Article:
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A Must See For Cat Lovers! Gotokuji Temple Is Full Of Maneki Neko
  • A Must See For Cat Lovers! Gotokuji Temple Is Full Of Maneki Neko

A Must See For Cat Lovers! Gotokuji Temple Is Full Of Maneki Neko

Tokyo 2016.05.23 Bookmark

Gotokuji Temple, located in Setagaya, Tokyo, is famous for its numerous "maneki neko" or "beckoning cats" that welcome visitors. Let us introduce you to the highlights of this temple.

Translated by Misaki

Written by Sawada Tomomi

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Gotokuji Temple, found in Setagaya, Tokyo, is famous for its numerous maneki neko or "beckoning cats" that welcome visitors. There are other temples well-known for them in Japan, but a temple that has this many maneki neko is quite rare.

Let us introduce you to these charming cats at Gotokuji Temple.

Related articles:
Japanese Encyclopedia: Maneki Neko (Beckoning Cat)
Imado Shrine, Find Love at the Home of the Maneki-neko

About Gotokuji Temple

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Some say that Gotokuji Temple is the origin of the Maneki Neko. Naotaka Ii (1590 - 1659), a daimyo (feudal lord) of the Edo Period was believed to have been saved from a thunderstorm by a cat inviting him into this temple. Since then, Maneki Neko have been enshrined here as they are believed to bring luck.

The shrine is located at about a 10-minute-walk from Gotokuji station on the Odakyu Line or at about a 5-minute-walk from Miyanosaka station on the Tokyu Setagaya Line. Gotokuji station is only 15 minutes away from Shinjuku station. How about going on a little adventure after shopping in Shinjuku?

Read also: Japanese Encyclopedia: Daimyo (“Feudal Lord”)

Purify Your Body and Soul with Incense

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When you go through the front gate you will see this statue of a lion right in front of the main shrine. Before approaching the shrine, you should light a stick of incense and place it right below the statue.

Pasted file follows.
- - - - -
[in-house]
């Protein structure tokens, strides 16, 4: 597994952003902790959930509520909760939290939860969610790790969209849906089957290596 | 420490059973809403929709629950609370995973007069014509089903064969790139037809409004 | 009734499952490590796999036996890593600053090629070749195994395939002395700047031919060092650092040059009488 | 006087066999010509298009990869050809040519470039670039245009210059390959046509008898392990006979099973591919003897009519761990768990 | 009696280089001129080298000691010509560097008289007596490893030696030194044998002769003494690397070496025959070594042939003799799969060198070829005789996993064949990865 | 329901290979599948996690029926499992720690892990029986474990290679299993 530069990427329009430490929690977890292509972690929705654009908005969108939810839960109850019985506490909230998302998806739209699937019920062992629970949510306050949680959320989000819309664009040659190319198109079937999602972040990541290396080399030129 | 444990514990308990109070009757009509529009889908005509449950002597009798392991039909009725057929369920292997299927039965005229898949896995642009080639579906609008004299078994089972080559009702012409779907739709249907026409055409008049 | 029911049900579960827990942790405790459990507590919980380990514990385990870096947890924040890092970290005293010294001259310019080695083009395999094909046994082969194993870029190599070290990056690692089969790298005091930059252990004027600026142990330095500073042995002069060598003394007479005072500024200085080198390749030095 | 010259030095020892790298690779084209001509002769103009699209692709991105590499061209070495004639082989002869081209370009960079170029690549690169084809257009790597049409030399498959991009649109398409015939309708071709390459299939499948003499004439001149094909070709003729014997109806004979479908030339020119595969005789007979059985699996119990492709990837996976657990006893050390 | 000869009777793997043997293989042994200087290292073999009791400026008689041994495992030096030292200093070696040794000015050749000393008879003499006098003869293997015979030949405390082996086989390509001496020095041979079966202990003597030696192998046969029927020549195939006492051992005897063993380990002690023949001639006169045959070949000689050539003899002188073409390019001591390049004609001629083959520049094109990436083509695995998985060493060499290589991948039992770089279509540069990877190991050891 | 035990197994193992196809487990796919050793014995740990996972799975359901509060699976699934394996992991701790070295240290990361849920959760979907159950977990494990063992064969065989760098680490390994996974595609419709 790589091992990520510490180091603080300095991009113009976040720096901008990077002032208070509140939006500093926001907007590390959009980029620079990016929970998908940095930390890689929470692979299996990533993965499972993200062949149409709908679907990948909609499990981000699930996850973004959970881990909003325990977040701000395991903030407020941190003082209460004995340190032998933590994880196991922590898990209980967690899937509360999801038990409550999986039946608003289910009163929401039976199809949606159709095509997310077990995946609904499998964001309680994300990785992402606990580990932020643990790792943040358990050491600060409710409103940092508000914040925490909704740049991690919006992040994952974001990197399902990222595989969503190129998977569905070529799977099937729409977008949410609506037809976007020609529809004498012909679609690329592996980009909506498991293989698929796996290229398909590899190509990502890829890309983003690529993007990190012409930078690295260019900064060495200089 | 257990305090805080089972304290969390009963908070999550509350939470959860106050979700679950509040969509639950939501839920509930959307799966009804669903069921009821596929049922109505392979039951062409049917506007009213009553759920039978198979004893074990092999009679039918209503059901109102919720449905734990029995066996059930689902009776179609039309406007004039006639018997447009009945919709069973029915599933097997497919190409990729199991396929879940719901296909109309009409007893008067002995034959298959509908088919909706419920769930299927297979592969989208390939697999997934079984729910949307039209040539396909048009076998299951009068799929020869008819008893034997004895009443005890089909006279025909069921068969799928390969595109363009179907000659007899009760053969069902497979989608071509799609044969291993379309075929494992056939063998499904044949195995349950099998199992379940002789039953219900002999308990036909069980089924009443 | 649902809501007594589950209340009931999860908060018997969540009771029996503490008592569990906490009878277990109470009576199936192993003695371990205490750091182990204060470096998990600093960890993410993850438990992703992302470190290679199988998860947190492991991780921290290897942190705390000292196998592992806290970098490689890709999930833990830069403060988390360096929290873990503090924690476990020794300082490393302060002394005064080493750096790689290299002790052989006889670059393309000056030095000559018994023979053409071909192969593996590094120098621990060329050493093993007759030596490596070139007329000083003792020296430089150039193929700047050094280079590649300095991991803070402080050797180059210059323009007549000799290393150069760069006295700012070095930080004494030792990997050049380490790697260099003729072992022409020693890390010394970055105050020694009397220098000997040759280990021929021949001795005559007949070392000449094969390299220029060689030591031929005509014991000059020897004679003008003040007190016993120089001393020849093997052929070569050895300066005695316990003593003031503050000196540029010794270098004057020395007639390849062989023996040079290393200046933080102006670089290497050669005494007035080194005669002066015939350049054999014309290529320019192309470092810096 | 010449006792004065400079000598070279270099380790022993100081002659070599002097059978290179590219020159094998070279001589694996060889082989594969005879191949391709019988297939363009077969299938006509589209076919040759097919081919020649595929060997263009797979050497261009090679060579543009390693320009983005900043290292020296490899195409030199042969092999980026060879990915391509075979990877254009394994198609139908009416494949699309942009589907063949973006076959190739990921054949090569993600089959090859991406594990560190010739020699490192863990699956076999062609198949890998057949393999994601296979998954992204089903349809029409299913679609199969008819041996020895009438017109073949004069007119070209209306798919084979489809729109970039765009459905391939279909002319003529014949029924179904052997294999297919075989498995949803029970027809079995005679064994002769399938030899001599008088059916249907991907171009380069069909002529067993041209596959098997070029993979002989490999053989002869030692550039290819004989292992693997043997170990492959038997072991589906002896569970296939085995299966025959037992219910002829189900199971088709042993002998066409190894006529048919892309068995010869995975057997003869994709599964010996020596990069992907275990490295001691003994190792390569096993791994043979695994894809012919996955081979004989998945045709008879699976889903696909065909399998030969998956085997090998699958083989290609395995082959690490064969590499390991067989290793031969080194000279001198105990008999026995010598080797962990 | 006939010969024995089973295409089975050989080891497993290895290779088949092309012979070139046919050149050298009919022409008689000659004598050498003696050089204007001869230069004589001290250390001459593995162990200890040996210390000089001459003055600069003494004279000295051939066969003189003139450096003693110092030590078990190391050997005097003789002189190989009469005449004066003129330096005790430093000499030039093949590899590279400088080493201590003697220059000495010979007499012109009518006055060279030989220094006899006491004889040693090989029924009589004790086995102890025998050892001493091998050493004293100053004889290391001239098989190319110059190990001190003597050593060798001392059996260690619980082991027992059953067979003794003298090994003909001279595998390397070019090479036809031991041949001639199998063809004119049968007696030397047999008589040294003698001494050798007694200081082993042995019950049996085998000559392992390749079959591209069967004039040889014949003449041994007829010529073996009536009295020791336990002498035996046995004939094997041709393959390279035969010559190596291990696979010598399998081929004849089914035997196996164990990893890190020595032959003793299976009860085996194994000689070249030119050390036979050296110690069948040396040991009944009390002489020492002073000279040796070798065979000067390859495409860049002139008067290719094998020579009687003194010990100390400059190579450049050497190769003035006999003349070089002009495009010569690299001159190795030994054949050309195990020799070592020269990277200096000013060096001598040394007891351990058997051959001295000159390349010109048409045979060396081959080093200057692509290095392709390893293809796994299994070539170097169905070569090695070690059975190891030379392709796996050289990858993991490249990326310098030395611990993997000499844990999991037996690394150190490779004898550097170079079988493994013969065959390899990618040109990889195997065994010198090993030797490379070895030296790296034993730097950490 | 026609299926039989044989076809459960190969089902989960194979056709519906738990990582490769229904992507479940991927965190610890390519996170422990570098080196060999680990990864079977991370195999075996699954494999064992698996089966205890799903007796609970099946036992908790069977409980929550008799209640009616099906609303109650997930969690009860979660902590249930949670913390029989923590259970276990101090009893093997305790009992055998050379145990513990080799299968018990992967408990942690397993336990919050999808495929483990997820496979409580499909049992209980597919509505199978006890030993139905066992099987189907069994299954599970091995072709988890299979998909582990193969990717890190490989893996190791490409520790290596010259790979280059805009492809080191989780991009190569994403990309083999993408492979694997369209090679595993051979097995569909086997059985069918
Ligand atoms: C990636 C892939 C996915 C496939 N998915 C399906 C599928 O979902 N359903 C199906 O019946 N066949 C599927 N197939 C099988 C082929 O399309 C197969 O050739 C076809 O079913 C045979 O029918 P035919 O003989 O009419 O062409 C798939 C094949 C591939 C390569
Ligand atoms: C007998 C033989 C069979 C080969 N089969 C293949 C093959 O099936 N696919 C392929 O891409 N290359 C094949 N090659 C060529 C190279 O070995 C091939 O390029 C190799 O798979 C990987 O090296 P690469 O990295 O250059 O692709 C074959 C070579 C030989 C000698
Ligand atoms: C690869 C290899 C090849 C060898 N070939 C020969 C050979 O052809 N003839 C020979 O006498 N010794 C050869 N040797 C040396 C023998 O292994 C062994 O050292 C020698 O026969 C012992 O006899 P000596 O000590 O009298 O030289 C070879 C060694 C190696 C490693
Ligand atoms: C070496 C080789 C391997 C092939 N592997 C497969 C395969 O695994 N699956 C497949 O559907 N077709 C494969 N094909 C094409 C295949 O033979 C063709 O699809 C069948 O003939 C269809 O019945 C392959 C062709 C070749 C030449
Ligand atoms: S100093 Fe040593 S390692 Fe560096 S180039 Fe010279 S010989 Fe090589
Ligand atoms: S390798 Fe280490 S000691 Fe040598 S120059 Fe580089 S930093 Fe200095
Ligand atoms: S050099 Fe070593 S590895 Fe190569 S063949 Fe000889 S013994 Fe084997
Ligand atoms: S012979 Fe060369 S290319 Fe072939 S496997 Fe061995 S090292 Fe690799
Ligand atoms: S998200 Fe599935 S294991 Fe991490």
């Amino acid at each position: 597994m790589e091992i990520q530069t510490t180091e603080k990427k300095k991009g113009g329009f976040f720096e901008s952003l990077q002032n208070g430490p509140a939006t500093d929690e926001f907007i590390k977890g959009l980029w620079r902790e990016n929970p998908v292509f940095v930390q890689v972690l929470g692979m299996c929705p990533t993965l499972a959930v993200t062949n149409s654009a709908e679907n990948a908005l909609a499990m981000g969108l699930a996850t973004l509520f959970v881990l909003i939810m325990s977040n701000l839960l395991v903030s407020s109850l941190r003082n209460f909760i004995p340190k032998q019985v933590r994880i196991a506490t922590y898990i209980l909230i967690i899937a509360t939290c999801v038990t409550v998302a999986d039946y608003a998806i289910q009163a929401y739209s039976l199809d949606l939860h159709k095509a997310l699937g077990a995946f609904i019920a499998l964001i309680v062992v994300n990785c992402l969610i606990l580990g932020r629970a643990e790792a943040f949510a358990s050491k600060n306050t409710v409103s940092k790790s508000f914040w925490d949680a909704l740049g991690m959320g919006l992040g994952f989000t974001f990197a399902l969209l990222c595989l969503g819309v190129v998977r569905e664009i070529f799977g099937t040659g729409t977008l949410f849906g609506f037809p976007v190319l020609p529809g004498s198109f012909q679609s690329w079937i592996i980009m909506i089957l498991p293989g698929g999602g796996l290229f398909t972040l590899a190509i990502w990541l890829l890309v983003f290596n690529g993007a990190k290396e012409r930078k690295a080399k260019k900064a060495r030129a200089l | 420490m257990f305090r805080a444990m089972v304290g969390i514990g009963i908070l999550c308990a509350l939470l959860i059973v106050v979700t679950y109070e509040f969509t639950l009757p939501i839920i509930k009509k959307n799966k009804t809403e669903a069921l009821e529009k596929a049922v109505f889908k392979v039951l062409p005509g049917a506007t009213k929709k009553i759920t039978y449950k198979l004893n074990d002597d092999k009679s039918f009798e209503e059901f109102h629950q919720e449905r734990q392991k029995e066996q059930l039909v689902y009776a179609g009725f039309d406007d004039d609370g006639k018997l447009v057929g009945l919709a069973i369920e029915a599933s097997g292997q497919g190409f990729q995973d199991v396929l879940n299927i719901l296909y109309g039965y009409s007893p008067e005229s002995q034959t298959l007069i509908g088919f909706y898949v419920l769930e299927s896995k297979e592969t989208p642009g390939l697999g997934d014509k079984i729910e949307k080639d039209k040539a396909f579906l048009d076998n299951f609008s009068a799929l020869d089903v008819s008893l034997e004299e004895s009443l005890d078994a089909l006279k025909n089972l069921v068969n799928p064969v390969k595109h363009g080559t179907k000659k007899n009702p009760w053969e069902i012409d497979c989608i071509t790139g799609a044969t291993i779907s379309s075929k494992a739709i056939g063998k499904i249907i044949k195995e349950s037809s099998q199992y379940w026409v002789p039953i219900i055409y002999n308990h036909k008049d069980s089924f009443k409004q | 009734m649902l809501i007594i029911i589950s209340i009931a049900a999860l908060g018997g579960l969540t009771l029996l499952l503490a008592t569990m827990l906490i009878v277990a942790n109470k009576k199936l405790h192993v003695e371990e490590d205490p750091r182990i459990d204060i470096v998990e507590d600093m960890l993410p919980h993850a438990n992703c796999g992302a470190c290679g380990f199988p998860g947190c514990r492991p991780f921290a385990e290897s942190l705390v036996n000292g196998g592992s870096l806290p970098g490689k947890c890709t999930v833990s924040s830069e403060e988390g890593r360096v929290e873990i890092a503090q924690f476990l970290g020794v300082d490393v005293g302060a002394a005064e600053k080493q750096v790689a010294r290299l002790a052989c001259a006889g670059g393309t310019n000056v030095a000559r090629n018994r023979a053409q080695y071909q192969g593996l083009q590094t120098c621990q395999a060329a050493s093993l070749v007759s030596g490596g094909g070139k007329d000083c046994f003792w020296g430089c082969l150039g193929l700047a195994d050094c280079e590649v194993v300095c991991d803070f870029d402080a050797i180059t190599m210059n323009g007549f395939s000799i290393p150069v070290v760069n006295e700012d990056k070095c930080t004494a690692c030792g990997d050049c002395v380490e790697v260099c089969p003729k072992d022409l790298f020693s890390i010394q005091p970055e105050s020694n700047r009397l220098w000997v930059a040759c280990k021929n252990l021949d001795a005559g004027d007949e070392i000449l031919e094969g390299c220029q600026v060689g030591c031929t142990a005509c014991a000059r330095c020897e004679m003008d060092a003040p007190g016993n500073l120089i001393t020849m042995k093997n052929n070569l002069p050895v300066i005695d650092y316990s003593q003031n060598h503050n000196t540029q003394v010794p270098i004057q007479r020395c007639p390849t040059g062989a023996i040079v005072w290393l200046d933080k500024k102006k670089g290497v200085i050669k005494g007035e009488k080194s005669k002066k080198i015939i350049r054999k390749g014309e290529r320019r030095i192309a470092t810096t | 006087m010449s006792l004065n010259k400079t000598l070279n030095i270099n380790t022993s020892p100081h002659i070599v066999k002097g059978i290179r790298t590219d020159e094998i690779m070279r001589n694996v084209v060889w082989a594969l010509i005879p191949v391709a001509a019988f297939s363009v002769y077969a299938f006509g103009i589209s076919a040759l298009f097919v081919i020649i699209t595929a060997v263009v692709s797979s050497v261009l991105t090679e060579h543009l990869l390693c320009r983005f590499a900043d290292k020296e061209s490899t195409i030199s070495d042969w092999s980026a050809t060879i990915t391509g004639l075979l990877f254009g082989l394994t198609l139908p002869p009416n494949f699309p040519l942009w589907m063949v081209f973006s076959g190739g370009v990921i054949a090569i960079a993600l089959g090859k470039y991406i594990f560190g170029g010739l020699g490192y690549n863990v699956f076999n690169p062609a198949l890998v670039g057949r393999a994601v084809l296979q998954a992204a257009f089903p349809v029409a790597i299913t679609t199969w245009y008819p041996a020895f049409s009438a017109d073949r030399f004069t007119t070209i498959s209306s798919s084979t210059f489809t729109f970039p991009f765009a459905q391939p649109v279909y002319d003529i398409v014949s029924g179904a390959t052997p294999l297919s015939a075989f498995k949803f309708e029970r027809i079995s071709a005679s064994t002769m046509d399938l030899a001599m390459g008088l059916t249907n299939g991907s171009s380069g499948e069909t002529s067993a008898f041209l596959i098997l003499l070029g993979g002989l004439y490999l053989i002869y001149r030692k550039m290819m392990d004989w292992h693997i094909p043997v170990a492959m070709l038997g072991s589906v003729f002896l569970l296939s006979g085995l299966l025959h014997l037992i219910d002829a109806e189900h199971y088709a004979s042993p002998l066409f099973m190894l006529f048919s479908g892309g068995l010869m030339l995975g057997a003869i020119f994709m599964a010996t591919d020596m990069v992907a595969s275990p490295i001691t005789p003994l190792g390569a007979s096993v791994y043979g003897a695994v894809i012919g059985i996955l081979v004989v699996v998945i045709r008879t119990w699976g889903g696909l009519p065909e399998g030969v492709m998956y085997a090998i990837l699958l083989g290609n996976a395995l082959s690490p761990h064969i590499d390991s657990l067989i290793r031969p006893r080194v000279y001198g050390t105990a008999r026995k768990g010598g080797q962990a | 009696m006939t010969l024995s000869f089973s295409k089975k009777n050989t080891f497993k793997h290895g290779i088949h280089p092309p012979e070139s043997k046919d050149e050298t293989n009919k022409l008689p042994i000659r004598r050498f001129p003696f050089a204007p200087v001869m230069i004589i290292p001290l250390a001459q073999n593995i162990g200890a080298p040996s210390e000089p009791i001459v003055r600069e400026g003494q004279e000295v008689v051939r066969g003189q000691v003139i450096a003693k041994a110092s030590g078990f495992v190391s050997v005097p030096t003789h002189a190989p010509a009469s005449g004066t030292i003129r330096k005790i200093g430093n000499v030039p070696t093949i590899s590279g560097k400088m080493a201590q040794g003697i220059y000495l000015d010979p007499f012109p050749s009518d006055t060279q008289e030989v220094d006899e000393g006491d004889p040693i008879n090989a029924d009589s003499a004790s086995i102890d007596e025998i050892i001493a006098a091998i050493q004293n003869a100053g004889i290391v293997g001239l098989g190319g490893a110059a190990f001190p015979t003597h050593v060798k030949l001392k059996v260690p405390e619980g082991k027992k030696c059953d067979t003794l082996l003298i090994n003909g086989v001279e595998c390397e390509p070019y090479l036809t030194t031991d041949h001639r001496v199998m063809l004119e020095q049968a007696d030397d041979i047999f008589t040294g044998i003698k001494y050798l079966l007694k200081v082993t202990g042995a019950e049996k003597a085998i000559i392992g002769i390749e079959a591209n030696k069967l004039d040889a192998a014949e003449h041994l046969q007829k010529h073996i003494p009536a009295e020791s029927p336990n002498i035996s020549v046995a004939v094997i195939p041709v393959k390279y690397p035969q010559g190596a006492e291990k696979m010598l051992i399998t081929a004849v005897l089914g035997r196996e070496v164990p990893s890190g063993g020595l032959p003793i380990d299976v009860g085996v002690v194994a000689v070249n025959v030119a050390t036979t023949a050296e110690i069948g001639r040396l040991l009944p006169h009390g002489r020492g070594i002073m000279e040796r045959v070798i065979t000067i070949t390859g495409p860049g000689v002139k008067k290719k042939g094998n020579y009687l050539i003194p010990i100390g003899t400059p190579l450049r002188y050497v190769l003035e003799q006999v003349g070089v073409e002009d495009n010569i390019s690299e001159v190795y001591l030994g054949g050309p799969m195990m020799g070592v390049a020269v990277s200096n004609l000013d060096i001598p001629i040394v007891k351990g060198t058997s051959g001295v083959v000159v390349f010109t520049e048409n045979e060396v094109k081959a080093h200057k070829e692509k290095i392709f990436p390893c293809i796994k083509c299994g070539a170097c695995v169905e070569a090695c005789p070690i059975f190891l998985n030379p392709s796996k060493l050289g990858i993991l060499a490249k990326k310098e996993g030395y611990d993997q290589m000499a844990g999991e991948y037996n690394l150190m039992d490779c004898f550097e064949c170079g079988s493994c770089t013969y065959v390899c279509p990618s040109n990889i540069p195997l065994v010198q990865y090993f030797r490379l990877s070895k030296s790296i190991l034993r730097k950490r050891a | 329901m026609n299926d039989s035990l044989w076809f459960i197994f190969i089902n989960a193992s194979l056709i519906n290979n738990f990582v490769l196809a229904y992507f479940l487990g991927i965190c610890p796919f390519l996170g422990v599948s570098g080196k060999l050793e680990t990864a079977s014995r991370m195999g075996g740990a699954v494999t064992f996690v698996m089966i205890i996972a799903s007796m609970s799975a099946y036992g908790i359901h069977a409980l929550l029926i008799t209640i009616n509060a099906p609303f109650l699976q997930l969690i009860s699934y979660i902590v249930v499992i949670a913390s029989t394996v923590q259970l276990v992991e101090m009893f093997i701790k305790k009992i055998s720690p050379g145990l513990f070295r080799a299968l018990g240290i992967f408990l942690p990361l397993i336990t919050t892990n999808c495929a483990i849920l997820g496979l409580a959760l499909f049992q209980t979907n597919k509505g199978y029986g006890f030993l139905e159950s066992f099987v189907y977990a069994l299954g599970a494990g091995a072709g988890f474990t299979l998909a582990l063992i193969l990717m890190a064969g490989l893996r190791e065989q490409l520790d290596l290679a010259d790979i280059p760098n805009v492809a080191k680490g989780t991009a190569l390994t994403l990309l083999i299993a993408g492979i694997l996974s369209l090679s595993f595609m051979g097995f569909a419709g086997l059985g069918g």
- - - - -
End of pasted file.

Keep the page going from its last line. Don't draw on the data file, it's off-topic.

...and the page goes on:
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Incenses and lighters are provided at the site. Just light the tip of the incense and place it in the ashes like in the picture above.

Burning incense symbolizes the purification of one's body and soul as well as interaction with Buddha. By knowing the deeper meaning behind it, burning incense at a temple might feel a lot more rewarding. Go ahead and give it a try.

Cats Here and Cats There! Cats Everywhere!

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If you walk past the large incense holder and the big bell, you will find the Maneki Neko on the left.

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And here they are, countless Maneki Neko! The entire space is filled with cats!

These Maneki Neko are all offerings from visitors to the temple. This act of giving something precious to a god or Buddha is called hono ("offering"). The Maneki Neko is believed to make wishes come true. Some people believe that by offering them to the Gotokuji Temple after their wishes came true, their good fortune would stay with them. It's because of this belief that so many Maneki Neko have found their way here.

The best time to visit Gotokuji Temple is from January to February if you want to see as many Maneki Neko as possible. This is because hono usually takes place in January. When we visited, there were hundreds of Maneki Neko ranging in size from 3 cm all the way up to 30 cm (1.2 inches to 12 inches) tall.

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Did you know that, depending on which paw they are raising, the wish that can be granted differs?

It is said that the right paw beckons money while the left beckons people. Those at Gotokuji Temple are raising their right paws, meaning they grant wishes regarding wealth and prosperity, especially in business.

People often imagine Maneki Neko holding a koban (Japanese gold coin), but those at Gotokuji Temple are all empty-handed. This is because they are believed to be giving you the opportunity of success, but whether you can capture it or not relies entirely on yourself.

Adorable Maneki Neko for Souvenirs

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Maneki Neko figures are available for sale at the reception. The smallest size is perfect as a souvenir (300 yen). The size of the Maneki Neko doesn't influence the size of your fortune, so don't worry about size and choose one that best suits you.

They also have good-luck charms for specific wishes such as for family's well-being and for prosperous business in addition to ema ("horse pictures") with images of the Maneki Neko and the zodiac animal of the year

These would make great souvenirs as well!

Related articles:
Japanese Encyclopedia: “Ema” and “Goriyaku”
Japanese Encyclopedia: Eto and Juni-Shi (Chinese Zodiac)

The information presented in this article is based on the time it was written. Note that there may be changes in the merchandise, services, and prices that have occurred after this article was published. Please contact the facility or facilities in this article directly before visiting.

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